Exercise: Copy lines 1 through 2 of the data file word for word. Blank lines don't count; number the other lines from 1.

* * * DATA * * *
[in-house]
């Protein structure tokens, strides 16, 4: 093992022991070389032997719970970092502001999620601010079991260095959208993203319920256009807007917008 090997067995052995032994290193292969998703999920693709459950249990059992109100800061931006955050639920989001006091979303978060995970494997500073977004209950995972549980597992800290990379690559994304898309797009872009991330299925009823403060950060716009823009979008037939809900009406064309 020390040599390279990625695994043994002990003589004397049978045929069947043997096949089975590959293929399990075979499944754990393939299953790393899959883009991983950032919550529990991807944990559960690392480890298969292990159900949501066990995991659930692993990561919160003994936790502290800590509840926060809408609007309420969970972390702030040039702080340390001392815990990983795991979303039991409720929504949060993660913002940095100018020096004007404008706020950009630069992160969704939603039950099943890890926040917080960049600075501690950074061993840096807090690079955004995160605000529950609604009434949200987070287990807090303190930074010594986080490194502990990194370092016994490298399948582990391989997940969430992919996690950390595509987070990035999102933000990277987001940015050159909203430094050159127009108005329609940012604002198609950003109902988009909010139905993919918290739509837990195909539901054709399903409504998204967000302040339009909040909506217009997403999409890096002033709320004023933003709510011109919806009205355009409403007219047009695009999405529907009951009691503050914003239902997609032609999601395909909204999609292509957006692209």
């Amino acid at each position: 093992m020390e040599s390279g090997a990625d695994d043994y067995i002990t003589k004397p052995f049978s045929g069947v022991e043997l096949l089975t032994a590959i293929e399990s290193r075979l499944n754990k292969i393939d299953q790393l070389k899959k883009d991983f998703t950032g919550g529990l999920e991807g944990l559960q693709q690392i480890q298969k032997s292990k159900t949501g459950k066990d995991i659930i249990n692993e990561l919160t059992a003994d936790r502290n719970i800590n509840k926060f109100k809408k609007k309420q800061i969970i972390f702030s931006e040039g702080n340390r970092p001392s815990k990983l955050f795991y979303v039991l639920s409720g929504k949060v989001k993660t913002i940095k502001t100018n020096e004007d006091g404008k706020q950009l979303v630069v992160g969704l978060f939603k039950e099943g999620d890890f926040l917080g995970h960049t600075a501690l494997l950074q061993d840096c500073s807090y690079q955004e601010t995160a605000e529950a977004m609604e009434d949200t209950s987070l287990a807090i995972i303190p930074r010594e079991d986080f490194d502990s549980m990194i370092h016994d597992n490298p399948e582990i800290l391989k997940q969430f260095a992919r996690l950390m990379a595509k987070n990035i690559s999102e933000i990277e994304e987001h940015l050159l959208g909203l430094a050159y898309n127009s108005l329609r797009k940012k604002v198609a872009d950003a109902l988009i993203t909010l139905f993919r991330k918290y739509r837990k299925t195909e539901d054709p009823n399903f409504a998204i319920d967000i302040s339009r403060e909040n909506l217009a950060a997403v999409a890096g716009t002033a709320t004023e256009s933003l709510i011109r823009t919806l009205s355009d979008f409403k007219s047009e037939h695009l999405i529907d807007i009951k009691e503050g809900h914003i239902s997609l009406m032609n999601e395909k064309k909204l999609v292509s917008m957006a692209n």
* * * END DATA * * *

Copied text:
[in-house]
């Protein structure tokens, strides 16, 4: 093992022991070389032997719970970092502001999620601010079991260095959208993203319920256009807007917008 090997067995052995032994290193292969998703999920693709459950249990059992109100800061931006955050639920989001006091979303978060995970494997500073977004209950995972549980597992800290990379690559994304898309797009872009991330299925009823403060950060716009823009979008037939809900009406064309 020390040599390279990625695994043994002990003589004397049978045929069947043997096949089975590959293929399990075979499944754990393939299953790393899959883009991983950032919550529990991807944990559960690392480890298969292990159900949501066990995991659930692993990561919160003994936790502290800590509840926060809408609007309420969970972390702030040039702080340390001392815990990983795991979303039991409720929504949060993660913002940095100018020096004007404008706020950009630069992160969704939603039950099943890890926040917080960049600075501690950074061993840096807090690079955004995160605000529950609604009434949200987070287990807090303190930074010594986080490194502990990194370092016994490298399948582990391989997940969430992919996690950390595509987070990035999102933000990277987001940015050159909203430094050159127009108005329609940012604002198609950003109902988009909010139905993919918290739509837990195909539901054709399903409504998204967000302040339009909040909506217009997403999409890096002033709320004023933003709510011109919806009205355009409403007219047009695009999405529907009951009691503050914003239902997609032609999601395909909204999609292509957006692209």